Dear Inalvis, could you tell us a little about yourself and what led you to work on gender issues? How has your career lead you to your current position in UNDP Cuba?
I was born in Havana, Cuba, in 1968. I cannot say to have been fully aware of my inclination to work on gender equality, but when I look back at my commitment to work in this area, I find important links to gender equality in the many milestones in my personal and professional life. . I am the eldest daughter of a couple that decided to start a family very early, and they had a girl and 4 boys, making sure that I wouldn’t be alone. My father, originally a peasant, worked long hours and days; my mother, from an urban family, who only finished primary school, needed and wanted to work "on the street" but could not get a job, it was the 70s and stereotypes were abound in each interview she attended: "5 children!”, “You've never worked before?”, "You will be notified if selected." So I had to grow up quickly; with my grandmother and myself, taking the night shift to take care of my brothers, so that my mom could take advantage of the opportunities that the country offered - usually to women. We knew that for her to join the wage labor force she had to study harder and be better than many men; she also joined day courses sponsored by the Women's Federation. The strategy worked, her professional development was admirable and we saw it as a great female triumph.
At the same time, I had the belief that my student and professional development had to demonstrate the value of being a woman and be aware of all the doors that were opening for us, women. I was one of the many student leaders who, as children and young women, talked about our differences with boys, their dedication to sports, to recreation ... and although men were the majority among the country's leaders they were less represented in governing schools. Upon the completion of my university studies in Psychology, where the objective had been ‘gender analysis’ and my thesis noted the different behaviors of women and men in the work groups and tried very lightly to understand why, I was selected to work as a young researcher in a center of the Academy of Sciences of Cuba, where I formed a group on “Family Studies” in order to deepen my studies in the differences between men and women. Later, I took an interest in higher studies and applied to the Interdisciplinary International Fellowship Course in Population and Sustainable Development, for which I was selected, and my thesis on women and gender further defined my career focus.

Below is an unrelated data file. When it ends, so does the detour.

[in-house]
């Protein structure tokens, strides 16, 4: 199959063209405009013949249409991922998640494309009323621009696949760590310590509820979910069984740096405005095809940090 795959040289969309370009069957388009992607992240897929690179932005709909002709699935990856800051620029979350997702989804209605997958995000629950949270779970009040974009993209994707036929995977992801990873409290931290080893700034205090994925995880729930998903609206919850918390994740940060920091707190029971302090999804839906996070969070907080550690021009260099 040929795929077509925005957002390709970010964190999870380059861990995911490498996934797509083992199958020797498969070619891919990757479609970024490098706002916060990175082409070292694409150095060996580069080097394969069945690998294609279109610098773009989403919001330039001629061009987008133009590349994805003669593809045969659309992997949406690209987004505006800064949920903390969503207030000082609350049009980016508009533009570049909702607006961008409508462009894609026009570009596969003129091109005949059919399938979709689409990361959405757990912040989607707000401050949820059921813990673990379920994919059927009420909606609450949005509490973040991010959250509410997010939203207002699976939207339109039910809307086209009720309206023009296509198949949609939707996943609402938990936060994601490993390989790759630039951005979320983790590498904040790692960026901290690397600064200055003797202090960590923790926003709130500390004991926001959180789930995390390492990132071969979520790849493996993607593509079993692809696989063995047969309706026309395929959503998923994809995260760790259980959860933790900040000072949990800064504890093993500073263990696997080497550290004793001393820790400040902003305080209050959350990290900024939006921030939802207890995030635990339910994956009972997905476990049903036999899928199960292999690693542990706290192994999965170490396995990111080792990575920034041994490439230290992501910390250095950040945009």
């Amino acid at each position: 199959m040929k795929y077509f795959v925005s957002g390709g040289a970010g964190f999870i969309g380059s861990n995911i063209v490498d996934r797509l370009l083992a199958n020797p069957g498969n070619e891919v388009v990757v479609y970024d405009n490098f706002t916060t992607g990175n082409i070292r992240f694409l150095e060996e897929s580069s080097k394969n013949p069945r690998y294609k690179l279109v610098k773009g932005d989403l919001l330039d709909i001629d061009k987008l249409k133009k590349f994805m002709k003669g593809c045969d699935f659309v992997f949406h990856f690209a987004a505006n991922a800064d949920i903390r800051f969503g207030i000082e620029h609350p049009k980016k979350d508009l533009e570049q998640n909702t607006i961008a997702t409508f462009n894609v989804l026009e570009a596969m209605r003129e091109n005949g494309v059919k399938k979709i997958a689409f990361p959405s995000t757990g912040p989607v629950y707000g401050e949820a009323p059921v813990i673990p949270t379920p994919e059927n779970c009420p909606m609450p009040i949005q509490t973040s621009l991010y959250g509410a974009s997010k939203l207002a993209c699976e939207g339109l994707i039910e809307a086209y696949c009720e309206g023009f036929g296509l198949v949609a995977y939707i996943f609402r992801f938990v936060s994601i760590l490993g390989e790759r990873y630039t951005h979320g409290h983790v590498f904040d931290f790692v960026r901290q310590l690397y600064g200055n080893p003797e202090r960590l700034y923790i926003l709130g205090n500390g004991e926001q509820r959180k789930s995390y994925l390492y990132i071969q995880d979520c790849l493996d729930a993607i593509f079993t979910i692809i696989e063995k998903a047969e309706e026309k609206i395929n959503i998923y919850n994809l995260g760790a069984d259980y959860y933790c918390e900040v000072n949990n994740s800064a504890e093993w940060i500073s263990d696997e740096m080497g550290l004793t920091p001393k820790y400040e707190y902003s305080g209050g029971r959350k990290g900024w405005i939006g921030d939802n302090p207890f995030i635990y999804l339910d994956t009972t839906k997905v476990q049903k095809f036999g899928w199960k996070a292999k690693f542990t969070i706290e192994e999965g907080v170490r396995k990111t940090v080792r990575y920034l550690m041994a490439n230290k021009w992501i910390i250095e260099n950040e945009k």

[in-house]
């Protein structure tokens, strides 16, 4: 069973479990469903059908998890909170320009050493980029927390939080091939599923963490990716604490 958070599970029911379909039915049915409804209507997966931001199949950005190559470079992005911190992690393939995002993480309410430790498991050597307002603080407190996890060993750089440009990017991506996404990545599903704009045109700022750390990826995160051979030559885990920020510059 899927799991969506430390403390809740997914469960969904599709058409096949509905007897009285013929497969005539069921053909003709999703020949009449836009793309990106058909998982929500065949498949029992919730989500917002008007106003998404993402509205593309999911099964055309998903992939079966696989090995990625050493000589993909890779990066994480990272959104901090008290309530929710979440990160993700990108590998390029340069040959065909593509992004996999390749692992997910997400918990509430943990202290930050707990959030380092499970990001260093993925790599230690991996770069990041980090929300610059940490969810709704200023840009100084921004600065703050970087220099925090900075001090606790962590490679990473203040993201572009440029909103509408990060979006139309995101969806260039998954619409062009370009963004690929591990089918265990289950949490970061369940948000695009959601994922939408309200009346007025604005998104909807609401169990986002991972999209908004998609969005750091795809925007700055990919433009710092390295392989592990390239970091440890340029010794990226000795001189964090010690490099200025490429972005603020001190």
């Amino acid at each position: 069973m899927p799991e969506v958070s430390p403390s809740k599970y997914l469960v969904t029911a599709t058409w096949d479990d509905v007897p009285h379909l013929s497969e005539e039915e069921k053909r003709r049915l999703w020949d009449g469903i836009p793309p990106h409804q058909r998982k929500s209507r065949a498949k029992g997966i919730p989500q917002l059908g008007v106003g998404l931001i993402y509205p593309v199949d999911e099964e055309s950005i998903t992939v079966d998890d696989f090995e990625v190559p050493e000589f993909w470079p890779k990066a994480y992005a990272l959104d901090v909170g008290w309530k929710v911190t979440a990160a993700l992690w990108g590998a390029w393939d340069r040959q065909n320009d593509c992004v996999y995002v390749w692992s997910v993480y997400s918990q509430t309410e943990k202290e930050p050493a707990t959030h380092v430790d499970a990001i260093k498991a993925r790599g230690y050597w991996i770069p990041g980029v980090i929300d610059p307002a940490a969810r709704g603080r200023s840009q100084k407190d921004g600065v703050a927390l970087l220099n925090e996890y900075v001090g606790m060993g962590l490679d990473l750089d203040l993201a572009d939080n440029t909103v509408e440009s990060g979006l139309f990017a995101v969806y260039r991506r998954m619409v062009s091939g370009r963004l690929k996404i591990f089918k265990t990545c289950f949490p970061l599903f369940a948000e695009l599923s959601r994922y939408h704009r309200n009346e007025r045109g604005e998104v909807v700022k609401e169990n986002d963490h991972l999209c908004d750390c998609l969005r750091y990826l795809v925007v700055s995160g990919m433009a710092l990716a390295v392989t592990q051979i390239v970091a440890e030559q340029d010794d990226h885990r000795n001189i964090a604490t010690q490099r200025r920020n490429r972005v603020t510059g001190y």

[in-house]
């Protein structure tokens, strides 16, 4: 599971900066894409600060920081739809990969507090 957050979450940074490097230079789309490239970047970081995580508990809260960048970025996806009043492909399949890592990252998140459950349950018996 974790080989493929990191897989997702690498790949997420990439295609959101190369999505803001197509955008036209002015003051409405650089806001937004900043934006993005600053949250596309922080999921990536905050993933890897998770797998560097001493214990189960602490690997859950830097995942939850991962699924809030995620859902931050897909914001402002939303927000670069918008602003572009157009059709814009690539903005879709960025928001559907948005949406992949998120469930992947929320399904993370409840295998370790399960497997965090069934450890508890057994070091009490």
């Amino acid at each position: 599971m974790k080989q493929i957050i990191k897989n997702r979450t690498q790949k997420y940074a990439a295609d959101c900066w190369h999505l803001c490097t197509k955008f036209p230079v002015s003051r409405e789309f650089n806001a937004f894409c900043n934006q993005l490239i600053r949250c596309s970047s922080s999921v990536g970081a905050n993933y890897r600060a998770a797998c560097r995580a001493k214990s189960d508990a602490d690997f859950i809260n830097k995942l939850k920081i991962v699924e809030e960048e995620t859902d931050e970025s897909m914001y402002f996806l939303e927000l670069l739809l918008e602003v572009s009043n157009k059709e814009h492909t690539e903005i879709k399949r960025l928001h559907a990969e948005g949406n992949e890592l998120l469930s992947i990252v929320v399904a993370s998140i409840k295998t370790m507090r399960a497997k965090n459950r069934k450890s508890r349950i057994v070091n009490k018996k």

The most important phase of my career came when the Center for Women's Studies of the Federation of Cuban Women was created; I was one of its founders and researcher. I came to know the gender policy very closely and its different levels of impact, seeing many solutions to problems needed for families and women and had the opportunity to meet and learn from exceptional women who left a strong impression on me. I was fortunate to be selected for the Rafael Salas International Scholarship to conclude my study "Women, Power and Sustainable Development: a proposal for intervention to enhance equal participation". Later, within the Federation, I got involved in local human development processes and cooperation projects; I coordinated gender training processes and institutional gender assessments; I participated in the planning and implementation of projects and technical assessments under United Nations systems. These were 10 important years of my life that strengthened my career as a researcher, as a "militant" for equality, and awoke a very strong motivation to venture into areas of management and monitoring of development cooperation.
My professional life in UNDP is more known in the Community of Practice Bureau. In 2006/2007, I simultaneously worked in the Federation and as an advisor on gender in the Local Human Development Programme (LHDP / UNDP). It was an intense, interesting period that led to an incredible learning opportunity. I followed this with a consultancy on gender in UNDP in 2008, which was a great opportunity to expand into new areas of human development (the response to HIV, environmental issues and risk management); then in 2012 the Country Office decided to create a post for this important issue and I became the National Officer for gender issues at UNDP.
48% of the Cuban parliament consists of women, a much higher figure than other countries in Latin America (9 % in Brazil, for example). What differences do you see in countries with high rates of female representation in parliament?
I'd rather talk about what I see in Cuba and what I know of the Cuban process, and although there are many aspects, I thought of five general issues that are in fact closely related.
In first place, I note a healthy pride, satisfaction and even joy in the result, which is not the only indicator that accounts for the development that has been achieved, but it is also a very important point for the existing level of gender equality and the advancement of women, their role and empowerment. At the same time, it is a recognition of the many women and men, whose leadership over history, made it possible (when there wasn’t even talk of gender equality) for Cuban women to be trusted, for the enhancement of their personal growth and development and allowing them to confront male prejudice and sexist patterns, which did much to raise awareness about equality, equity and the advancement of those who were suffering the greatest disadvantage and discrimination (women). I greatly admire those Cuban men and women that stood for gender equality and believed in the work.
Secondly, the defining existence of political will. Even though Cuba does not have a quota system the desire that more women be present in the main managerial and decision-making positions was reinforced. Affirmative action was also promoted for the Candidacy Commissions to take into account women’s proposals (as well as those from people of colour), and accordingly, measures were integrated into the National Action Plan in the Follow up to Beijing ’95, which, in my opinion, have been the most widely evaluated and monitored systematically.